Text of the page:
The Choral Warm-Ups of Robert Shaw
by Pam Elrod Huffman with edits by John Cooledge
Noted choral conductor Robert Shaw regarded the often-slighted chorus warm-up as an absolutely essential part of every rehearsal. His use of it, focusing on unification of tuning, tone color, ensemble blend, and development of dynamic range clearly demonstrated Shaw’s extraordinary creativity. For many conductors, the warm-up period—when used at all—is simply a time for vocalizing the singers. With Shaw, the warm-up was something else entirely. He did not consider his role to be that of a studio voice instructor leading his forces through an array of vocal exercises. Each singer was expected to vocalize independently prior to rehearsal, so that the warm-up time could be used to "tune" the ears and the brain. It was during this brief portion of his rehearsals that he began to instill in his singers the art of being an ensemble. For Shaw, this was a time to establish disciplines crucial to the ensemble's maturing into a truly expressive musical instrument.
Making Warm-Ups Relevant
Shaw's warm-ups were effective because of their pedagogical soundness and relevance to the rehearsal process. They are an integral part of all of this writer’s rehearsals, regardless of age level of the singers, though with student singers warm-ups sometimes do need to cover basic matters such as breathing and vocalization in addition to exercises such as Shaw utilized. From beginning to end, the warm-up process can take roughly ten minutes—but those are often the most important ten minutes of the rehearsal.
The following are exercises Shaw used, notated and with audio examples. They are listed roughly in the order in which he would use them—although he would never have employed all of them in a single warm-up. Instead, Shaw would choose among them for relevance to the rehearsal (or performance) at hand, taking into consideration repertoire, acoustical issues, and the ensemble itself. He constantly "tweaked" the exercises, altering them to fit the needs of the occasion, with a side benefit of keeping the singers from settling too much into routine.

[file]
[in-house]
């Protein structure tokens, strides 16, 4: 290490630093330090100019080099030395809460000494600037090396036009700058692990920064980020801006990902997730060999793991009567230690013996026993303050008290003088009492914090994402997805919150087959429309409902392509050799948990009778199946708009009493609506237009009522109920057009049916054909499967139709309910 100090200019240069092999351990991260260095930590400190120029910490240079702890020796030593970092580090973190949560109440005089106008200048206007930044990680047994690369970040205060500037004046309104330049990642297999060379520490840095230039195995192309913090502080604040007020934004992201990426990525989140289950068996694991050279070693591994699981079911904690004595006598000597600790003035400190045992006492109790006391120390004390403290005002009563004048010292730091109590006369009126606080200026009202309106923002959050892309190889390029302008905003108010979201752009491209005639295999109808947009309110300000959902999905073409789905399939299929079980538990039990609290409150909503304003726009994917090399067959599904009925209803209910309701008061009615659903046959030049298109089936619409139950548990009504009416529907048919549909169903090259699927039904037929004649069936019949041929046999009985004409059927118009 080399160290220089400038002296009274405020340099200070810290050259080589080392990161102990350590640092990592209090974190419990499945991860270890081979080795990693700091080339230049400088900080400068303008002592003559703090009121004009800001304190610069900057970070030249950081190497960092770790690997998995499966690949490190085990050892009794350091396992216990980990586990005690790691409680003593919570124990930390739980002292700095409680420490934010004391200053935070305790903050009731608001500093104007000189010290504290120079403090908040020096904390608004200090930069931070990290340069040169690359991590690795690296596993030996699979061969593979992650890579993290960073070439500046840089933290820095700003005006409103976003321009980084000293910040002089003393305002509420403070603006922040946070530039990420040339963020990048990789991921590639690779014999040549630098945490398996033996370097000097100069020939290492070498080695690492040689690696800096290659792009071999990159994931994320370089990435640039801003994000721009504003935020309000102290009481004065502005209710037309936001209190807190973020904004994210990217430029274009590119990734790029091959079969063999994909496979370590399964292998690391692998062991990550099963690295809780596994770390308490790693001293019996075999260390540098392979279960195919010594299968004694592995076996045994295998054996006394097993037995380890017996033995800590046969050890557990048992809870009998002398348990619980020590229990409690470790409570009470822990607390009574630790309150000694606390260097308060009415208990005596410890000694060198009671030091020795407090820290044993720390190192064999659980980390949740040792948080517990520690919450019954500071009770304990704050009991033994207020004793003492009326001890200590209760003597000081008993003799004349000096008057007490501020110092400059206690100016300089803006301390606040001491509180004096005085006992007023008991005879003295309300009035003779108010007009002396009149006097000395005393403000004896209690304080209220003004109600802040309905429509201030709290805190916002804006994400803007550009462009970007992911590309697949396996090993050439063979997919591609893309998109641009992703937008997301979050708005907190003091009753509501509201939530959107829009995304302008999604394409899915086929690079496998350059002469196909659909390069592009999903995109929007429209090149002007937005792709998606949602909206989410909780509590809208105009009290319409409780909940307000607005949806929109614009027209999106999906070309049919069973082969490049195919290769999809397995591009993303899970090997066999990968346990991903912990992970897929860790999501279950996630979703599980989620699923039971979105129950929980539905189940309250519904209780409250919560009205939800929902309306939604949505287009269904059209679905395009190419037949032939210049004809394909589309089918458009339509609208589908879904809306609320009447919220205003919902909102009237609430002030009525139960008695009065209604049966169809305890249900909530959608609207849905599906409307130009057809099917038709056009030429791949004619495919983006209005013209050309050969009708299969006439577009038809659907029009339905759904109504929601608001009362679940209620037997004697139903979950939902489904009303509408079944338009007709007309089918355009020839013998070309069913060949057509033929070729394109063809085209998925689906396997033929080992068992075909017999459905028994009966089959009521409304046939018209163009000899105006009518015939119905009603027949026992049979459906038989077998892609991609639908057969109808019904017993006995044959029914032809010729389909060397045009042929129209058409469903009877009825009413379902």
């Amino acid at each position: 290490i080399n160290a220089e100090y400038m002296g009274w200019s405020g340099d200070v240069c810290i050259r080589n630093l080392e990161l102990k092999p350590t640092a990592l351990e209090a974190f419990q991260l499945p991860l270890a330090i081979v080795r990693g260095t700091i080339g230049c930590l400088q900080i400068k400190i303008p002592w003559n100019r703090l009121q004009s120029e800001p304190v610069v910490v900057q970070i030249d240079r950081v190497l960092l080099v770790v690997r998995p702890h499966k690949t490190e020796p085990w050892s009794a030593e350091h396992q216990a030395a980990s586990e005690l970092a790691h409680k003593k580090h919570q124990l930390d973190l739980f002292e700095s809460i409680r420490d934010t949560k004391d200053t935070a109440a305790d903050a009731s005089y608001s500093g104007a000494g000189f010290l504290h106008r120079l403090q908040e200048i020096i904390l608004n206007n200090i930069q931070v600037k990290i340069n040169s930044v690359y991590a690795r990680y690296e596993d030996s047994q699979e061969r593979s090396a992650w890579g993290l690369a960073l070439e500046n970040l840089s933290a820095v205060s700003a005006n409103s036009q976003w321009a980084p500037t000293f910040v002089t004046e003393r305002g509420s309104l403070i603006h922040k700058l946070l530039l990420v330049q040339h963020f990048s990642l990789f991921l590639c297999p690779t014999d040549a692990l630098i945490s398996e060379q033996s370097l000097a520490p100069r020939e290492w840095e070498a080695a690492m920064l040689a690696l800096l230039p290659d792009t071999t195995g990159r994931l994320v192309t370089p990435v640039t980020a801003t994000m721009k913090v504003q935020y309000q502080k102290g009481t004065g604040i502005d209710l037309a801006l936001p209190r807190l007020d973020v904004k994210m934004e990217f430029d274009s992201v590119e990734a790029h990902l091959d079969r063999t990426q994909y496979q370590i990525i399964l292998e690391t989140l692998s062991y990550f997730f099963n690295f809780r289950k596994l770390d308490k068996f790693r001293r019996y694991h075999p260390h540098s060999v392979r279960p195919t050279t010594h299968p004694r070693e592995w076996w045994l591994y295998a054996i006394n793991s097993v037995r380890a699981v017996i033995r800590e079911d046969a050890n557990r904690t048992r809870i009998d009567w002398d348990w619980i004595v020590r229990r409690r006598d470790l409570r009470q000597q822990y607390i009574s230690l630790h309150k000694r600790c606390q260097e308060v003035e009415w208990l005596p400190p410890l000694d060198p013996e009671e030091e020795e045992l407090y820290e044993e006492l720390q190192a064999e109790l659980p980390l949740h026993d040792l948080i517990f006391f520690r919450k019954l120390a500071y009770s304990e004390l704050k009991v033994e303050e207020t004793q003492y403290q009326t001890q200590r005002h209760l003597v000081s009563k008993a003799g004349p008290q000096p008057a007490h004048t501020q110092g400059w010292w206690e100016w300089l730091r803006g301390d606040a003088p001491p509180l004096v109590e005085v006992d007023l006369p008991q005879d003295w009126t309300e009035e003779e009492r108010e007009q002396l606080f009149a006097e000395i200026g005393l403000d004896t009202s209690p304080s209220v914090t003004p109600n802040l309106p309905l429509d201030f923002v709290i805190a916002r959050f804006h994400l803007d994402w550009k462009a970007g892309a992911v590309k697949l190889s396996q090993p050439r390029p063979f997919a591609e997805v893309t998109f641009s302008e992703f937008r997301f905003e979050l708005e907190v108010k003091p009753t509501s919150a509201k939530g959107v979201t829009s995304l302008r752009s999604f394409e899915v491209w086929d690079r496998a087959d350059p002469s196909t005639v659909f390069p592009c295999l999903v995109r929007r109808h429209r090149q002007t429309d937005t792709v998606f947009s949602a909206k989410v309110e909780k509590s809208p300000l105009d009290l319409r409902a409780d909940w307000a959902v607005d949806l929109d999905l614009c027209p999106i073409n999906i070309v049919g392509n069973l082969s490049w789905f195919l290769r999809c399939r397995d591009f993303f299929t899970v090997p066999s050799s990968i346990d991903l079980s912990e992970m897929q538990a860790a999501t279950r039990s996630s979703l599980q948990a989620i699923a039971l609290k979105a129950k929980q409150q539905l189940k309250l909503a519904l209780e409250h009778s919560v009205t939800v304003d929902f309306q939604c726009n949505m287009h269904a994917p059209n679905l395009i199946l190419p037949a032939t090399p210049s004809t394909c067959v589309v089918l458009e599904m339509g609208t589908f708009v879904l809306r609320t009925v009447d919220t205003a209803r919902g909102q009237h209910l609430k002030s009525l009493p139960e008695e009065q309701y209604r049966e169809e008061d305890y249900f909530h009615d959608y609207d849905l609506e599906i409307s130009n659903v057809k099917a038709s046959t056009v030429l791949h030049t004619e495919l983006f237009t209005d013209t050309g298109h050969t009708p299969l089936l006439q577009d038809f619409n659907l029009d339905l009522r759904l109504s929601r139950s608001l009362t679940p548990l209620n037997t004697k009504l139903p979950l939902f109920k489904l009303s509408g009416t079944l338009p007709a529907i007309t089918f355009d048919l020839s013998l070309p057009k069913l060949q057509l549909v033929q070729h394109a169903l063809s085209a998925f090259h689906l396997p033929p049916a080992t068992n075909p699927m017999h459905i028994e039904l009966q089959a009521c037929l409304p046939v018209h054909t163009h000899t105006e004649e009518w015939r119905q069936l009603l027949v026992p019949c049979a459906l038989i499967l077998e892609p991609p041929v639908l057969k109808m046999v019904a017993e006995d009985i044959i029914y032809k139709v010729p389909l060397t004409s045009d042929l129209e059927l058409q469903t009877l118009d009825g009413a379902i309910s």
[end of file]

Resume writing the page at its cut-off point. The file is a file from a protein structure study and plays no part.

The Warm-Up Exercises
In order to produce the purest possible sound, Shaw asked the chorus to sing all of these exercises substantially without vibrato. On open vowels this practice will generate clearly audible overtones when singers achieve finely tuned intonation: in a mixed chorus the most evident overtone will lie a perfect fifth above the treble voices. Shaw maintained that immaculate vibrato-free tuning and its resulting overtones can lead to a more sonorous and vital sound. In theory, a smaller chorus can generate a bigger sound than a larger ensemble which doesn’t use these principles of unification. .
For each of the following exercises a beginning pitch is suggested, but you may start with a higher or lower pitch depending on the needs of your group. (Exercise 7 is the only possible exception—the pitches indicated seem to be the most suitable, given the extremes of vocal range that are required).
1. Use a single pitch, in unison (or octaves) on the nonsense syllable, "noo." Begin on a moderately low pitch, such as E, and move down by semitones. This exercise allows the singers to concentrate on basic vowel unification and tuning.
2. A variation of Exercise 1 is to sing through a series of vowels (generally moving from closed to open vowels). The singers should be asked to concentrate on maintaining their unison while progressing through successive vowel shapes. As they sing the more open vowels, they should be cautioned to avoid a) allowing the dynamic to suddenly become louder or b) allowing the pitch to drop.
3. Beginning with a unison, two then three then four pitches are sung on "loo" or "noo," creating a whole tone cluster. Singers may also sing "nee" or "naw," or move from "nee" to "aw." This exercise is also useful for revealing balance issues in two-, three-, and four-part divisi textures: the dissonance created by the cluster pitches shows, more readily than consonant intervals, whether one voice part is overbalancing the others.
Exercises 4 through 7 are especially useful in establishing disciplines in the area of intonation. Though Robert Shaw would jokingly admit that altering a pitch one-sixteenth of a semitone at a time was likely not possible, hissingers would eventually learn to move gradually up (or down) by extremely small degrees—and maintain a unison throughout. (Note: with a mixed chorus, octave unisons should be maintained between the sopranos/tenors and altos/basses even as they negotiate the series of subtly-changing pitches).
4. Beginning on a moderately low pitch such as E, move up one semitone in 16 pulsed unison pitches (effectively dividing the semitone into 16 separate notes, with each sung almost imperceptibly higher than the last). More intensive ear training can also be accomplished by separating the upper and lower voices by a minor third while they simultaneously perform this exercise.
5. A variation of Exercise 4: starting on a unison, sopranos and tenors ascend one semitone while altos and basses descend one semitone, ending a whole tone apart.
6. Another variation: sing Exercises 4 or 5 as a 16-beat sustained, unpulsed glissando.